Sunday, 8 February 2009

The goumoun, or 'Centaurism I'

A while ago I discussed Glapumt'ians, a creature from a French series of bandes dessinées (comics) called 'Valérian et Laureline' by Christin and Mezières. It is time to return to their universe with the goumoun.

Here he is, in the first frame he appears in. Note that he walks in a trot. Unlike Ralph the Glapumt'ian the goumoun only occurs in one album: 'Bienvenue sur Alflolol'. The story if that Galaxity, i.e., Earth's power centre, has turned the planet Technorog into a technological powerhouse, with extensive mines and factories. And then the original inhabitants come back in family groups. They turn out to live for some 16,000 years and left the planet for an outing some 4000 years ago. Now they wish to pick up life where they left it, on their home planet of Alflolol. The dumbfounded Earth people do not really know what to do. A such, the tale is fairly typical of the time it appeared: 1972, with echos of the 'military-industrial complex', the establishment', etc. Laureline immediately bonds with them, while Valérian hesitates between following her and more or less doing his job.

The Alflololians like a good party, and manage to wreck the neatly managed planet by camping in the wrong places, going out hunting leaving a wake of wrecked installations, etc. The following illustration shows the cover of the 1974 Dutch version (In Dutch Valérian is called Ravian, probably because of associations with the tranquilizing herb 'valeriaan'). The 'fish' they are hunting (a furutz) doesn't like hydrodynamically sound, with all those protuberances, but this series isn't about biomechaniscal rectitude. He looks exciting!

Click to enlarge

The goumoun is the pet of one family of Alflololians; he is definitely relatively intelligent and from day one the goumoun and Laureline become the best of friends. As I noted before, this series makes no attempt to make alien species truly alien. The facial expressions on the goumoun's face are as easy for us to read as those of other people, or, come to that, of Glapum'tians! In the course of the story Laureline is carried away by a monster looking like a giant octopus brachiating through the jungle. Valérian is afraid of hitting Laureline by mistake with his impressive-looking space gun, but luckily the goumoun comes to the rescue.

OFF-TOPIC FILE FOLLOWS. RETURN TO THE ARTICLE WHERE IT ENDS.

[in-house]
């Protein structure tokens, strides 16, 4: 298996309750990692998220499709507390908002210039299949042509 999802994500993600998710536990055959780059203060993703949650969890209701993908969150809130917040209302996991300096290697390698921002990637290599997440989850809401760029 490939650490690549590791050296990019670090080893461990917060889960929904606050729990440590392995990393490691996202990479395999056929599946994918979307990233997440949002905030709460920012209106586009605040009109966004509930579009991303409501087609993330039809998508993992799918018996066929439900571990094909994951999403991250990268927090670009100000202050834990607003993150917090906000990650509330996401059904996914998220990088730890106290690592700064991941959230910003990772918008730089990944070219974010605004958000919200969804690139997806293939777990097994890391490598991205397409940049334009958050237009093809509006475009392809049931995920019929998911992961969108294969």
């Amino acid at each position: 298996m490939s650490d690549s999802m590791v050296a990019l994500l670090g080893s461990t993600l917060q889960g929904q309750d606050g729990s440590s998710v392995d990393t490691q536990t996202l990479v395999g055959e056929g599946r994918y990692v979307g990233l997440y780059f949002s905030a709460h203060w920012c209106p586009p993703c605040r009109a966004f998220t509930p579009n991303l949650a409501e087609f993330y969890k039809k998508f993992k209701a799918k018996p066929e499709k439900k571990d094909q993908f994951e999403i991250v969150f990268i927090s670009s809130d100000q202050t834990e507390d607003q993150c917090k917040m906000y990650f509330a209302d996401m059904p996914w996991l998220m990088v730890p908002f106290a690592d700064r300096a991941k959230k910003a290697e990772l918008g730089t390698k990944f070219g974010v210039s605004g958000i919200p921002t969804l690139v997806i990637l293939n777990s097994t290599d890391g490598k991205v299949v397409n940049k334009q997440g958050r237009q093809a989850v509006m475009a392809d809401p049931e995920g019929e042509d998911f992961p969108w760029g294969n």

The thing I like about the goumoun is that he has four walking legs and two other legs that function a bit like arms. There doesn't seem to be a thumb, and we never see him actually pick up objects with them, which is a bit odd; why have arms if you do not use them as such. Then again, kangaroos don't do that much with their front legs, do they?

Of course, many predators on Furaha have a similar arrangement of limbs, with four locomotory limbs and two front legs adapted for hunting. In their case, evolution started with a six-legged design. In time, the first pair of limbs lost its locomotor role and became free for other purposes. There is a page on such animals on the Furaha site (go to the land page), but here is one of the animals on it anyway:

While thinking about the concept of freeing a frontal pair of legs from locomotion, it struck me that I was unaware of a name for this evolutionary trick. This event has occurred on Earth quite a few times on Earth, but does not seem to have a name. If there is indeed no name for it (and please tell me if I am wrong!) one must be invented: let's call it 'centaurism'. The goumoun is an example of centaurism, and so are the neocarnivores with their raptorial specialisations. I think centaurism is a worthy subject for a future essay, so I will get back to it. Later.

Meanwhile, if you want to read the album, you may not be in luck if you are restricted to English, as there does not seem to be a translated version. But in France the series is an established success, and you can even buy a statuette of the goumoun:


Josh said...

So, by definition would humans(and other primates) be examples of centaurism?

Sigmund Nastrazzurro said...

That's quick thinking! I wished to work that realisation into the next installment, but you are right: humans are indeed an example of centaurism.

Metalraptor said...

If that is the case, then I think it would just be refered to as 'bipedalism'. But I guess centaurism could be retained for hexapedal species...

Sigmund Nastrazzurro said...

Well, I would say that centaurism is the principle and bipedalism denotes counting the legs an animal walks on, in this case two. For instance, crabs are called decapods, but their front pair has been turned into claws, so they exhibit centaurism. They walk on the remaining eight, and are therefore octapods.